Sunderland — Organization
Extracted from "History of the Connecticut Valley in Massachusetts, Volume II," by Louis H. Everts, 1879.
At the May session of the General Court, in 1718, the inhabitants of Swampfield presented a petition, claiming to have fulfilled the conditions of their grant, asked for more land, that the reservation of 250 acres might be given them to promote a school, that they might be exempted from tax for five years, and that they might be incorporated as a town.
Nov. 12, 1718, the General Court ordered "that the prayer of this petition be so far granted that the inhabitants be invested with the same power, privileges, authorities to order, direct, and manage all the affairs of their township, that other towns are or ought to be invested with, and that the committee be dismissed from the care of them, with the thanks of the court for the good and faithful service, . . . and that the name of the town be henceforth called Sunderland, and lies to the county of Hampshire."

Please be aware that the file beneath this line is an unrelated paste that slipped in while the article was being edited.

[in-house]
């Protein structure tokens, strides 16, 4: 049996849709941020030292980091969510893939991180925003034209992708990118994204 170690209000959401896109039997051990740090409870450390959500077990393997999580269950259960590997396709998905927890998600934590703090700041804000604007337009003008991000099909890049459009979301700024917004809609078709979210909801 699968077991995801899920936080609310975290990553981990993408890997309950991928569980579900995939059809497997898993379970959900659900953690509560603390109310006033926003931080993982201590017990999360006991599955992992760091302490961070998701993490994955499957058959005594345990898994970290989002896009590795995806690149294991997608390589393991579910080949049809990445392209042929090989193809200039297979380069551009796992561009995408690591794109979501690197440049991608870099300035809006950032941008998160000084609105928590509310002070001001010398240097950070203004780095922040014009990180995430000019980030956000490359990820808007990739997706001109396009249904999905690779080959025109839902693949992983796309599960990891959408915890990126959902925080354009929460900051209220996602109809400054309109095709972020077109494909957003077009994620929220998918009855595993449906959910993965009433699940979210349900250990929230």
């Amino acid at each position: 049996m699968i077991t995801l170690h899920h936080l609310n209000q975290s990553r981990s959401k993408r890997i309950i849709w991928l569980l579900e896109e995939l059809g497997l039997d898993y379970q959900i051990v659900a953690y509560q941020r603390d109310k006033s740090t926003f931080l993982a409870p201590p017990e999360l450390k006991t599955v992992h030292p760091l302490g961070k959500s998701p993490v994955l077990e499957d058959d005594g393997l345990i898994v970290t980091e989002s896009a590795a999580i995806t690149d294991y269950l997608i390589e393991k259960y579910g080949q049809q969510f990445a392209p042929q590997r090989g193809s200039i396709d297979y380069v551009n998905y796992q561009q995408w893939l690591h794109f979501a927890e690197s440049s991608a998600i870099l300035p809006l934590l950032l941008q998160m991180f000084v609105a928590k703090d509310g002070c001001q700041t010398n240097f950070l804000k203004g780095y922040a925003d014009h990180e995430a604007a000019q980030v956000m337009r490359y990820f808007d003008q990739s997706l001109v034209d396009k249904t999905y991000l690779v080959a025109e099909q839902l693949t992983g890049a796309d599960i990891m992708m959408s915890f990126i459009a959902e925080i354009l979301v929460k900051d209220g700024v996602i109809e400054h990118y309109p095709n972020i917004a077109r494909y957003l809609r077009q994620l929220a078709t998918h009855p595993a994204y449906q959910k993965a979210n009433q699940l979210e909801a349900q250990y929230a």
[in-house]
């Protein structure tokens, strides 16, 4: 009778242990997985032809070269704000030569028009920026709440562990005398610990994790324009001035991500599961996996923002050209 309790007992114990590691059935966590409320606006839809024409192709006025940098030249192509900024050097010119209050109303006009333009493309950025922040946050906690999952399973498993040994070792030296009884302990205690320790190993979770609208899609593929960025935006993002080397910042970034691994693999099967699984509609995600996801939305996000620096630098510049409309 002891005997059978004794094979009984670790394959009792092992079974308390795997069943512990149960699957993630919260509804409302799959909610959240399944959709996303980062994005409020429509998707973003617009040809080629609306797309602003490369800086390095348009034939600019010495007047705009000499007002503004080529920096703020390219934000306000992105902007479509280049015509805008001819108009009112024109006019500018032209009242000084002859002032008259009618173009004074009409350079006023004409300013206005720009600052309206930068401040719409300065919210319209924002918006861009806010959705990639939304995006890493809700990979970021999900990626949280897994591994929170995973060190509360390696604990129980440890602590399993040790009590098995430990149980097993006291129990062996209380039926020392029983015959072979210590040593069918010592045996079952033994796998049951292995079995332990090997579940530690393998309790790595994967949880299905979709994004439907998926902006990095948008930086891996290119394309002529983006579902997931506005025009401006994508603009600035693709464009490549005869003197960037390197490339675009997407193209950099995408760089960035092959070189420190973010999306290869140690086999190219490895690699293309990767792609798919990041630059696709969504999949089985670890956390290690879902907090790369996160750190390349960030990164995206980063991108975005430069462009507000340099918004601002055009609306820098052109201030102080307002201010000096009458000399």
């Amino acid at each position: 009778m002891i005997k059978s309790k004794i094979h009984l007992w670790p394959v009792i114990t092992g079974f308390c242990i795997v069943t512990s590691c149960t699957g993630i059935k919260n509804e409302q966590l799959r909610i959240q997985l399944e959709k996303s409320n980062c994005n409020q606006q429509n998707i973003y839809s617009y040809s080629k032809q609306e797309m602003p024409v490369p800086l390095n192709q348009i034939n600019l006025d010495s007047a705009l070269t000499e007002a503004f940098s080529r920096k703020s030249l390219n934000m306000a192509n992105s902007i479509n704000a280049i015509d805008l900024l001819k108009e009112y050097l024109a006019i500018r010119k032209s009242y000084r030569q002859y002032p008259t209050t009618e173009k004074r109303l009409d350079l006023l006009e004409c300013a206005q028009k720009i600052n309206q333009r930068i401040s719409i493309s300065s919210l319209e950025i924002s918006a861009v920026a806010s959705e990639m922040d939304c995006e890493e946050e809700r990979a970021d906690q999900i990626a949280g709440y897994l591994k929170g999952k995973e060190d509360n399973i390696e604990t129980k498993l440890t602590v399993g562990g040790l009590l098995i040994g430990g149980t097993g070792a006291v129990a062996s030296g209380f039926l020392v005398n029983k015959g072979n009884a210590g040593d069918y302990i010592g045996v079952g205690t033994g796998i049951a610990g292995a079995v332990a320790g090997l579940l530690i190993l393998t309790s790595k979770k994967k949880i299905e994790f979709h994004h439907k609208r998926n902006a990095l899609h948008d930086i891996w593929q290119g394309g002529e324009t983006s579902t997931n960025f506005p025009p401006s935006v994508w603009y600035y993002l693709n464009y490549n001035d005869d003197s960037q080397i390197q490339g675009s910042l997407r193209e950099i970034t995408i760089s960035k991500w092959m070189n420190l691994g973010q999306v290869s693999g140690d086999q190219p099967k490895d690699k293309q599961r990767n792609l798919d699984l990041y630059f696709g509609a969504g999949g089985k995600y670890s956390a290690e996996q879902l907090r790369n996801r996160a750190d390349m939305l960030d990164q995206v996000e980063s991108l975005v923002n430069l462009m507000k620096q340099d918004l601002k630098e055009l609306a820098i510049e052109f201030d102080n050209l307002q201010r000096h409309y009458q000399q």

The name is supposed to have been selected as an honor to Charles Spencer, earl of Sunderland, then a member of the British cabinet, and in 1718 appointed to be first lord of the Treasury.
In 1774 a tract of land on the east was set off from Sunder-land and incorporated as the town of Leverett. Previous to that, in 1753, a portion of the town's northern section was set off to the new district of Montague.
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05 Aug 2005